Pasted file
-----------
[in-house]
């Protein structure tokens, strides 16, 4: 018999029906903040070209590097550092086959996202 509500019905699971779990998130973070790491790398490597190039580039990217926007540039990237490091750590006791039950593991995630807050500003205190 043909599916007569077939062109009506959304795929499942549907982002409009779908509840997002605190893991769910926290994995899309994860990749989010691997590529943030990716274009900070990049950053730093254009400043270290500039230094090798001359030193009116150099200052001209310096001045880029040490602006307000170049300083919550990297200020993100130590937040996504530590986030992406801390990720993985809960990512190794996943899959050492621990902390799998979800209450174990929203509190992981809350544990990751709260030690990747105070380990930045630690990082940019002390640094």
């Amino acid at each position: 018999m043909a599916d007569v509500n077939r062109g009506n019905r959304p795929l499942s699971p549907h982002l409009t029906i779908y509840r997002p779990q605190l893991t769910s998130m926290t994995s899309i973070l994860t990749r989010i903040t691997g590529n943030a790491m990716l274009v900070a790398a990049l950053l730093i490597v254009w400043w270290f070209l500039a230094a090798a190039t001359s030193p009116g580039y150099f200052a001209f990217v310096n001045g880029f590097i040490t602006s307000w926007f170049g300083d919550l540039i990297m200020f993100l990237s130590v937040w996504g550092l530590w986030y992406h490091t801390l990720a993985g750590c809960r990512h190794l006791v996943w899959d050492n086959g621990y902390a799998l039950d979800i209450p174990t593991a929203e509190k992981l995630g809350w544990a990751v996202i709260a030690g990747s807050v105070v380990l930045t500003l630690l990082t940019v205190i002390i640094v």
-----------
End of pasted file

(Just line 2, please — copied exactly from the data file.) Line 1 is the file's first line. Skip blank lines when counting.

């Protein structure tokens, strides 16, 4: 018999029906903040070209590097550092086959996202 509500019905699971779990998130973070790491790398490597190039580039990217926007540039990237490091750590006791039950593991995630807050500003205190 043909599916007569077939062109009506959304795929499942549907982002409009779908509840997002605190893991769910926290994995899309994860990749989010691997590529943030990716274009900070990049950053730093254009400043270290500039230094090798001359030193009116150099200052001209310096001045880029040490602006307000170049300083919550990297200020993100130590937040996504530590986030992406801390990720993985809960990512190794996943899959050492621990902390799998979800209450174990929203509190992981809350544990990751709260030690990747105070380990930045630690990082940019002390640094």